What can a president do and not do? Jean Schmidt, the newly elected congresswoman from Ohio - the one who called a fellow house member and decorated ex-Marine a coward on the house floor - says we're at war and when you're at war you just have to suspend the constitution. We've never officially done that, but maybe she's onto something.

Other takes on this include going after the Times for treason (see this) - the Times was aiding and abetting the enemy by revealing that we were tracking their calls and emails. The bad guys didn't know? By revealing there was this NSA, and there was this FISA law? They didn't know? They didn't think there'd be warrants? Are they cunning, clever, evil monsters, or are they bumbling idiots ("Don't worry, Ahmed, I've read the American newspapers and no one is listing in on us.") - which is it? It's hard to see what aid the Times provided the bad guys. This seems to be about following our own internal rules.

Is this about the rules? If it is true that the corporate owners of the phone, wireless and web hubs have given the government access to all the data flow to look for patterns and key words, is this about what sort of law we should have to assure monitoring isn't abused for political or even financial advantage? Is this about how antiquated the FISA law is now? But this attorney general said the administration did not try to change the law they decided not to go to congress when told they'd not get changes, and because, too, they'd have to reveal too much about the technology. This is interesting. What law should we have with all the new data mining technology available these days? Should it be used, and if so, under what rules?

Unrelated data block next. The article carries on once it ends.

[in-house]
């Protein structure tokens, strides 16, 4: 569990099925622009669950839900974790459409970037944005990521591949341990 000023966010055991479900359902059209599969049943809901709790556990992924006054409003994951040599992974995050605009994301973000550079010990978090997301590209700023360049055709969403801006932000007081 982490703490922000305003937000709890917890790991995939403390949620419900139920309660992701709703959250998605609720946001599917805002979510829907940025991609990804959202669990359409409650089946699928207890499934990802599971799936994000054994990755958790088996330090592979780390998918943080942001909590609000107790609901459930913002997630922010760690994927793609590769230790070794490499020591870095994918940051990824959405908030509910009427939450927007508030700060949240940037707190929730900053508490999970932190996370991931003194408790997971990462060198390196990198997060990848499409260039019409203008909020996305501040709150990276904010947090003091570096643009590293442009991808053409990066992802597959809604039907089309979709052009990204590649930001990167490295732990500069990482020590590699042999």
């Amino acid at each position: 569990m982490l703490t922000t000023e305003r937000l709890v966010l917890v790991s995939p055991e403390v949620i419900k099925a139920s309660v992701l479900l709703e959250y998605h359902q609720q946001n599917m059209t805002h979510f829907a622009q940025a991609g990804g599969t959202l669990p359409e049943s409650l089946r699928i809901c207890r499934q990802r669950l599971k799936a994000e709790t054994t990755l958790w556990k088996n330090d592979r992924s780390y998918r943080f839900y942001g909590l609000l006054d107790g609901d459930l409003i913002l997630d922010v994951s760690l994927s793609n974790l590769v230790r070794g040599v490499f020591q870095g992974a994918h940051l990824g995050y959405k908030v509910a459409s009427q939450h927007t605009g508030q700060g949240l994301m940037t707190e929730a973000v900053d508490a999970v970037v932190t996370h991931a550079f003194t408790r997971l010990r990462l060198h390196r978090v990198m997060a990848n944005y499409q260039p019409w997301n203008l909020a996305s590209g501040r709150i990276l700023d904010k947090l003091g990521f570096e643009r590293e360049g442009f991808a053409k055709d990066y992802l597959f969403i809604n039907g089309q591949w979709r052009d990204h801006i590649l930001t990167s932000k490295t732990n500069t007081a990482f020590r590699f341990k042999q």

Finally, there are two more ways to define this argument. For the Cult of Bush there's the "you have to trust the Man." He says it's necessary, so it is. He says he'd never abuse the power he assumed, so he wouldn't. And from the "whatever" crowd there's the argument this doesn't matter - if you have nothing to hide there's no problem.